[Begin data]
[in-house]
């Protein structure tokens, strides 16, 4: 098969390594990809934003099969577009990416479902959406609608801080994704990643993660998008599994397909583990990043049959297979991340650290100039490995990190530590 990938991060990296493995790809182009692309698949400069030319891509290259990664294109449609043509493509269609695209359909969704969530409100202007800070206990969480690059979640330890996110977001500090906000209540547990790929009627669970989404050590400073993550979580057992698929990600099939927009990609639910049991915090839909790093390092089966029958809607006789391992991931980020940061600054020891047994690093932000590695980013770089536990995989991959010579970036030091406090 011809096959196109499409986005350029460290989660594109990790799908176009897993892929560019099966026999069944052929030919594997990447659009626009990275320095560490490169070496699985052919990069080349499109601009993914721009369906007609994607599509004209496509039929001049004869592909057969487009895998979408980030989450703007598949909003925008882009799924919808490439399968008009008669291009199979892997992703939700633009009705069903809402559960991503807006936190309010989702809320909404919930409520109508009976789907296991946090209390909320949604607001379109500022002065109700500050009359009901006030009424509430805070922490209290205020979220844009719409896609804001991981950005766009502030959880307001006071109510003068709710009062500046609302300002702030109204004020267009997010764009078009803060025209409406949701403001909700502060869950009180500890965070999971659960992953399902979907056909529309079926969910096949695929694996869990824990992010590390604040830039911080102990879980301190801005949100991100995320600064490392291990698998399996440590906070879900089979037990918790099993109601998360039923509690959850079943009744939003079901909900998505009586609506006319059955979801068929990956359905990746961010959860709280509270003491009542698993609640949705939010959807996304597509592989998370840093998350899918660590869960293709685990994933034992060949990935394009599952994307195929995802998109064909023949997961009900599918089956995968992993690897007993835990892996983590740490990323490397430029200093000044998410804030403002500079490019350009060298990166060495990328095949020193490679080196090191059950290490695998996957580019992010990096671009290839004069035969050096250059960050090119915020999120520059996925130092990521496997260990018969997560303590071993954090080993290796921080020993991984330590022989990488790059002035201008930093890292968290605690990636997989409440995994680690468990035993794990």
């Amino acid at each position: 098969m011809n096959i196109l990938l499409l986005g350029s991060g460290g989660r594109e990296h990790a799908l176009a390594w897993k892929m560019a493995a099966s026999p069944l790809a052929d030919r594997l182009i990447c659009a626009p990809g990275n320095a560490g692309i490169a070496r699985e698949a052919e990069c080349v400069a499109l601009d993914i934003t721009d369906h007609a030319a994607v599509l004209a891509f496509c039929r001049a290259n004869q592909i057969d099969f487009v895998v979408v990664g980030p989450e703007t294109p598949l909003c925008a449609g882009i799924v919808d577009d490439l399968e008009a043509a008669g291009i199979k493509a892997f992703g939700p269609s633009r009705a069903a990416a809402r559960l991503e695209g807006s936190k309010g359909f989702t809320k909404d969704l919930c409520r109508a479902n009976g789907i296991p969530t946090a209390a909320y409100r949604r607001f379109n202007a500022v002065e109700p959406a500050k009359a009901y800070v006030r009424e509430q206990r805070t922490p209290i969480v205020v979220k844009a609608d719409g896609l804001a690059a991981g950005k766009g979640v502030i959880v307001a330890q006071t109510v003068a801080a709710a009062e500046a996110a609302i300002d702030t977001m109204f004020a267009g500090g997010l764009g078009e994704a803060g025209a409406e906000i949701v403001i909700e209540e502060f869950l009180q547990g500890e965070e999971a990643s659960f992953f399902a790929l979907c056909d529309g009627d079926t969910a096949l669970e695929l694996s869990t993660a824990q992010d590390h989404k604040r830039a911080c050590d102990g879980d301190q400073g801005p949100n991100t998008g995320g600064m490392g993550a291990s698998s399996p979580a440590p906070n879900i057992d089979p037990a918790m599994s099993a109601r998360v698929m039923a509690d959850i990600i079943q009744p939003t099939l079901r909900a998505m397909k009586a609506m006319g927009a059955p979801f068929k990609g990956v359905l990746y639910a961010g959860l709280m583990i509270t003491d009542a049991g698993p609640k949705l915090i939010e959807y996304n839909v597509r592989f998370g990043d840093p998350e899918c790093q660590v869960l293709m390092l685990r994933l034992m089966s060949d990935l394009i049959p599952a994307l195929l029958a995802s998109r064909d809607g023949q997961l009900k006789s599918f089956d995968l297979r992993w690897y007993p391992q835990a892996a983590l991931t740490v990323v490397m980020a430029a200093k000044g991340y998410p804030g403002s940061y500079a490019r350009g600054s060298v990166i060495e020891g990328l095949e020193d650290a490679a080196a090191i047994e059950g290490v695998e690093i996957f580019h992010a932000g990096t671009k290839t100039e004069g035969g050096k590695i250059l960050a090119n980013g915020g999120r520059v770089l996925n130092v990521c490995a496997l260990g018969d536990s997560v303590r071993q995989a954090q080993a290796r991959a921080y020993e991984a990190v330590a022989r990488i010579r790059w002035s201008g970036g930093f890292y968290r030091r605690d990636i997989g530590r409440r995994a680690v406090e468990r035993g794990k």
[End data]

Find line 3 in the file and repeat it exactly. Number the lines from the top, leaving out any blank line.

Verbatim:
């Amino acid at each position: 098969m011809n096959i196109l990938l499409l986005g350029s991060g460290g989660r594109e990296h990790a799908l176009a390594w897993k892929m560019a493995a099966s026999p069944l790809a052929d030919r594997l182009i990447c659009a626009p990809g990275n320095a560490g692309i490169a070496r699985e698949a052919e990069c080349v400069a499109l601009d993914i934003t721009d369906h007609a030319a994607v599509l004209a891509f496509c039929r001049a290259n004869q592909i057969d099969f487009v895998v979408v990664g980030p989450e703007t294109p598949l909003c925008a449609g882009i799924v919808d577009d490439l399968e008009a043509a008669g291009i199979k493509a892997f992703g939700p269609s633009r009705a069903a990416a809402r559960l991503e695209g807006s936190k309010g359909f989702t809320k909404d969704l919930c409520r109508a479902n009976g789907i296991p969530t946090a209390a909320y409100r949604r607001f379109n202007a500022v002065e109700p959406a500050k009359a009901y800070v006030r009424e509430q206990r805070t922490p209290i969480v205020v979220k844009a609608d719409g896609l804001a690059a991981g950005k766009g979640v502030i959880v307001a330890q006071t109510v003068a801080a709710a009062e500046a996110a609302i300002d702030t977001m109204f004020a267009g500090g997010l764009g078009e994704a803060g025209a409406e906000i949701v403001i909700e209540e502060f869950l009180q547990g500890e965070e999971a990643s659960f992953f399902a790929l979907c056909d529309g009627d079926t969910a096949l669970e695929l694996s869990t993660a824990q992010d590390h989404k604040r830039a911080c050590d102990g879980d301190q400073g801005p949100n991100t998008g995320g600064m490392g993550a291990s698998s399996p979580a440590p906070n879900i057992d089979p037990a918790m599994s099993a109601r998360v698929m039923a509690d959850i990600i079943q009744p939003t099939l079901r909900a998505m397909k009586a609506m006319g927009a059955p979801f068929k990609g990956v359905l990746y639910a961010g959860l709280m583990i509270t003491d009542a049991g698993p609640k949705l915090i939010e959807y996304n839909v597509r592989f998370g990043d840093p998350e899918c790093q660590v869960l293709m390092l685990r994933l034992m089966s060949d990935l394009i049959p599952a994307l195929l029958a995802s998109r064909d809607g023949q997961l009900k006789s599918f089956d995968l297979r992993w690897y007993p391992q835990a892996a983590l991931t740490v990323v490397m980020a430029a200093k000044g991340y998410p804030g403002s940061y500079a490019r350009g600054s060298v990166i060495e020891g990328l095949e020193d650290a490679a080196a090191i047994e059950g290490v695998e690093i996957f580019h992010a932000g990096t671009k290839t100039e004069g035969g050096k590695i250059l960050a090119n980013g915020g999120r520059v770089l996925n130092v990521c490995a496997l260990g018969d536990s997560v303590r071993q995989a954090q080993a290796r991959a921080y020993e991984a990190v330590a022989r990488i010579r790059w002035s201008g970036g930093f890292y968290r030091r605690d990636i997989g530590r409440r995994a680690v406090e468990r035993g794990k």